Day 18 of 365 

In this issue:

  • MFFA – My First Facebook Ad – Day #4 of 5
  • Creating a Facebook invite for the Lewisville Borders signing
  • The world’s China Bet and how it relates to The Brink  
  • Reminders – get the blog emailed to you and taking July 4th off

 MFFA – My First Facebook Ad – Day #4 of 5

I guess the “Conspiracy Theory” folks on Facebook weren’t digging a novel about “the most staggering conspiracy of our time.” I got shut out today on my ad that got sent out to them. Here’s the numbers for the week so far:

Daily stats for the week of:  Jun 27  

Date Imp. Clicks CTR (%) Avg. CPC ($) Avg. CPM ($) Spent ($)
07/01/2010 2,730 0 0.00 0.00 0.00 0.00
06/30/2010 94,052 25 0.03 0.80 0.21 20.00
06/29/2010 54,210 29 0.05 0.69 0.37 20.00
06/28/2010 7,555 4 0.05 1.08 0.57 4.32
Lifetime 158,547 58 0.04 0.76 0.28 44.32

 So, I’m going to try the “thrillers” crowd for the last day of my ad campaign. The ad will still give the title with my name and the cover shot. But I changed the rest of the text to read a snippet of the ForeWord Clarion Review, “Action and heroism keep readers turning pages. A nicely crafted thriller.” – ForeWord Clarion Review  There are 20,640 folks on Facebook who identify with the “thrillers” interest group. Let’s hope the waters are kind tomorrow and the fishing is good.

 Creating a Facebook invite for the Lewisville Borders signing

 I mentioned in a previous post that I’m flying blind as far as how well this Facebook campaign is working because beyond the number of folks who clicked on my ad to go to my website, there’s no way to know what they did from there. I installed the Google Analytics code into my website’s html programming, but I don’t think I did it right because all my numbers are at zero so far. I’ve got Go Daddy as my web host, so I’ll have to park my butt in my chair and do a little research with the Go Daddy peeps over this fourth of July weekend to see if I can track customers. I guess I’ll just light a sparkler next to my computer for my own private fireworks show. Sweet!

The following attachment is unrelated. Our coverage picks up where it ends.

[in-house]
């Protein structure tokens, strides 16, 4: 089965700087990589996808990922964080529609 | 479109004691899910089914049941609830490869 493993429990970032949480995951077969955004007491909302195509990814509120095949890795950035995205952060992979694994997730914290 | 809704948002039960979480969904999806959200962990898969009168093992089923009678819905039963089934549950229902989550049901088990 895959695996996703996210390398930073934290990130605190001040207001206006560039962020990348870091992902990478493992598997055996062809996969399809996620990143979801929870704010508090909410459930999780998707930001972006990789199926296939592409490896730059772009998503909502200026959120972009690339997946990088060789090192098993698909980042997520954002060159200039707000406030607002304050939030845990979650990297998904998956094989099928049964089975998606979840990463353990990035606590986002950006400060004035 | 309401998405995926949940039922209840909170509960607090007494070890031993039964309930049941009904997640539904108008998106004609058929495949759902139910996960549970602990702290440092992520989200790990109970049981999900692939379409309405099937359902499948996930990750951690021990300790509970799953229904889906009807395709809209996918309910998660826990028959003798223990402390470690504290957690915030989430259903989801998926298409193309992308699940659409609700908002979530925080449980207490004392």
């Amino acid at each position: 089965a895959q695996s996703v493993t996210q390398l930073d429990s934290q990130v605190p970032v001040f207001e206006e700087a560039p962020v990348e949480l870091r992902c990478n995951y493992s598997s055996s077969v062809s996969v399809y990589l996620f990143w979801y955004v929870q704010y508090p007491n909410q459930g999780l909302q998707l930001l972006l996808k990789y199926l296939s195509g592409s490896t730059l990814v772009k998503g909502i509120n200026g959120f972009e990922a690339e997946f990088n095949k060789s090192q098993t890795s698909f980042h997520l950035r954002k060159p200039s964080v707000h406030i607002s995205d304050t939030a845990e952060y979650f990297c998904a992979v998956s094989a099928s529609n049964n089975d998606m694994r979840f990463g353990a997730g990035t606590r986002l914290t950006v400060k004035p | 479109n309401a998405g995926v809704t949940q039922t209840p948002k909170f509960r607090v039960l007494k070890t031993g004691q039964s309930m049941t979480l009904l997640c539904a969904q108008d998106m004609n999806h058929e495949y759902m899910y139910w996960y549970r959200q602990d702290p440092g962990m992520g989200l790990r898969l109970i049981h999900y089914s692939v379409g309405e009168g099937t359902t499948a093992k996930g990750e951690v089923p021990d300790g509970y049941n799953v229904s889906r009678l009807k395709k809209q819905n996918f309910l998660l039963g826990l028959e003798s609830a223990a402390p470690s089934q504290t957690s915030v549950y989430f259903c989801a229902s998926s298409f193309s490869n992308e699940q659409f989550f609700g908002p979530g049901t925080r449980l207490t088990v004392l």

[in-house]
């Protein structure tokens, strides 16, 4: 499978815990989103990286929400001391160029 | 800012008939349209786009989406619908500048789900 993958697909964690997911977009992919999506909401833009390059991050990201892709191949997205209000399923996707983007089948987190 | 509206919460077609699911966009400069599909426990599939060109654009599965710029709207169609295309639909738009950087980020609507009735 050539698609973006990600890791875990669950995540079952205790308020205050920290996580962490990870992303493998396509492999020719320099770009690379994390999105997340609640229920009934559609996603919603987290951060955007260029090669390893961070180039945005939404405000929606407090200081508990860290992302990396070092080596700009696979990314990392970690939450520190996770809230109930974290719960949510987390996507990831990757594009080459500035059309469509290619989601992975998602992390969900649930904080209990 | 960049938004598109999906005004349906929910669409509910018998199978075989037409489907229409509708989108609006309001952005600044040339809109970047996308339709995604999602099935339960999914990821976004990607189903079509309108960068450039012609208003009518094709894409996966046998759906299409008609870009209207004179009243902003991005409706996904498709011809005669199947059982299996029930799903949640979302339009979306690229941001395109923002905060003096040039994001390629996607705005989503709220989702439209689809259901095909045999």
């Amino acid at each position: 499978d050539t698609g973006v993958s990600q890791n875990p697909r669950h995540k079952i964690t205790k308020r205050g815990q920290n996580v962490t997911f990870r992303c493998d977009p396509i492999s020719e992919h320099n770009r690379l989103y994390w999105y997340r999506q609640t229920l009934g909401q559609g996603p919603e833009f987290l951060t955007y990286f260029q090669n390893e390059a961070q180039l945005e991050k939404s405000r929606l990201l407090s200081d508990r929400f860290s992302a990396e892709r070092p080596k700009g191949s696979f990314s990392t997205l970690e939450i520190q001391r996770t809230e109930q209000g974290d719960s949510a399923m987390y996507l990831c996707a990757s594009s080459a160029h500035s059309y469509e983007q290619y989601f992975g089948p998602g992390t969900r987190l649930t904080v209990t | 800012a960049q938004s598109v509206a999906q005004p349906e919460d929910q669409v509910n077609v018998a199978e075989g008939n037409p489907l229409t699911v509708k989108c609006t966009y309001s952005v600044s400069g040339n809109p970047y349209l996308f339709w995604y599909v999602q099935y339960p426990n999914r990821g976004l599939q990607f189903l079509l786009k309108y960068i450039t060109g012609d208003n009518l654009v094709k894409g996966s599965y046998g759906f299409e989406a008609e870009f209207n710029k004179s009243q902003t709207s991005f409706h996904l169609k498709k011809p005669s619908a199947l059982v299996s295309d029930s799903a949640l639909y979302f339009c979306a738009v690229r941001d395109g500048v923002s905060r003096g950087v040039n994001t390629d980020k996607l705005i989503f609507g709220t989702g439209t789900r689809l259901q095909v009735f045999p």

One thing that I can track in real time is a Facebook invite ad that I created for my book signing next weekend at the Lewisville Borders store. I scheduled the ad to run all next week, same parameters (cost per click option at $.58, $20 a day is my budget) as my other ad. The interest group is everyone 18 and older in a 10-mile radius around Lewisville, Texas. That equates to 3,240 people. So, we’ll see what happens.

 The world’s China Bet and how it relates to The Brink 

 While my new novel, The Brink, is a political thriller that centers on an imagined (maybe or maybe not??) global conspiracy, a huge part of that conspiracy lies within our very fragile international financial system. Here’s tonight’s post from The Baseline Scenario, a great financial blog that serves as a lighthouse in the turbid sea that is the global economy. It highlights the real-world problem with America, and the world, betting on China, something that allows the conspirators to see their plan finally come to fruition in The Brink.  

 Reminders – get the blog emailed to you and taking July 4th off

Last night, I added an option if you want this blog emailed directly to you. If so, please look in the right hand column and submit your email.  

And speaking of the holiday (I know we didn’t but it makes for a good segue), let’s all take it off and enjoy it with the real flesh and blood people in our lives. My next post will be on Tuesday, July 6, 2010.  Happy and safe Fourth of July!